MAIMONIDES – GUIDE OF THE PERPLEXED (MOREH NEBUCHIM)
are two links to the text of Guide for the Perplexed. Same
translation, but slightly different
Here are the excerpts I'm going to focus on. Warning, some of it is hard slogging, but I will provide some info to help with it. I believe in getting right to the text and wrestling with it.
Letter of Dedication
Part I - Chapters 33,34,58,59
Part II - Chapters 2,4,5,15,19,22,24,25
Part III - Chapters 13,16,51,54
The translation is from 1904. The translator has a somewhat lengthy biographical note.
Here is a more modern discussion that places Maimonides in context.
Maimonides was the original “workaholic”. Here is a link that includes a letter in which he describes a typical day.
QUESTIONS FOR DISCUSSION BASED ON THE ABOVE CHAPTERS
What does Maimonides state are the purposes of his book?
Who, in Maimonides’ view, is perplexed, and what is the source of the difficulty as described by Maimonides?
How does Maimonides describe Ma’aseh Bereshith (Account of the Creation) and Ma’aseh Merkavah (Account of the Chariot)?
[Note – Ma’aseh Merkavah refers to the strange and highly imaginative opening of the Book of Ezekiel.]
What is Maimonides view about sharing knowledge? With whom may what knowledge be shared, and under what circumstances?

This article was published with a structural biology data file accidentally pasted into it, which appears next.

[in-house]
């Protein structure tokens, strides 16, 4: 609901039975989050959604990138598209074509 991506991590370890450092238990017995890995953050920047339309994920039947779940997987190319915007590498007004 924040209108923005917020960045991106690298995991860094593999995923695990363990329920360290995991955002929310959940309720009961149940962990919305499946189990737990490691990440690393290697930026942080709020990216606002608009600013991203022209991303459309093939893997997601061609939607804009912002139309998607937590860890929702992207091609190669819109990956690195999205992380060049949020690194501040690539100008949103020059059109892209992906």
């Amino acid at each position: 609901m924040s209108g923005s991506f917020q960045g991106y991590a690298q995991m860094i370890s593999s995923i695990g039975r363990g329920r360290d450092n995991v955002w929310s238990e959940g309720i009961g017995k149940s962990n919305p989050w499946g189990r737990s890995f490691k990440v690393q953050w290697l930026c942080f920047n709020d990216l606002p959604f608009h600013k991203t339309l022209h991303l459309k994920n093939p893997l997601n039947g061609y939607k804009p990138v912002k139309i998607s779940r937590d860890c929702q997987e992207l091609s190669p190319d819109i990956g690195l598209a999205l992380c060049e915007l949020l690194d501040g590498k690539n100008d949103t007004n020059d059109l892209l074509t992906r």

Is Maimonides right? Are there modern analogues to his views about types of information and types of people able to (worthy to?) receive such knowledge?
According to Maimonides, what was the purpose of presenting the story of Creation in the manner in which it is set forth in the Bible?
Whom does Maimonides take to be the audience for his Guide?
To what purpose does Maimonides employ the parables of the pearl in the room and the golden apples inside the silver vessel?
What contrast does Maimonides make between the story of Jacob’s ladder and the excerpt from Chapter 7 of Proverbs?
What points does Maimonides make about the sequence of studies someone should undertake?
How does Maimonides illustrate the point about someone studying ideas for which he has not properly prepared?
What are the strengths and weaknesses of Maimonides’ argument about the sequence of studies in which one should engage?
Note: “Metaphysics” is in some editions translated as the “Divine Science”. In the context of the Guide, it refers to philosophical speculation about God. In general, it is a way of describing getting “behind” or “beyond” the frame of reference. In Aladdin, when the Genie says to the hero, “and ix-nay on wishing for more wishes”, he is putting the brakes on a possible metaphysical twist on his gifts.
What reasons does Maimonides advance for delaying study of “the Divine Science”? What studies does Maimonides say should come first? Which reasons, if any, do you find persuasive? What might be a modern response to Maimonides’ reasons?
Is Maimonides being an elitist? What dangers of study of the divine science (metaphysics, theology) trouble him?
[Note: “recondite” means “difficult to understand”. Maimonides is right – the chapter is recondite!]
What does Maimonides mean by “negative” and “positive” attributes? Why does he insist that only negative attributes be used to describe God?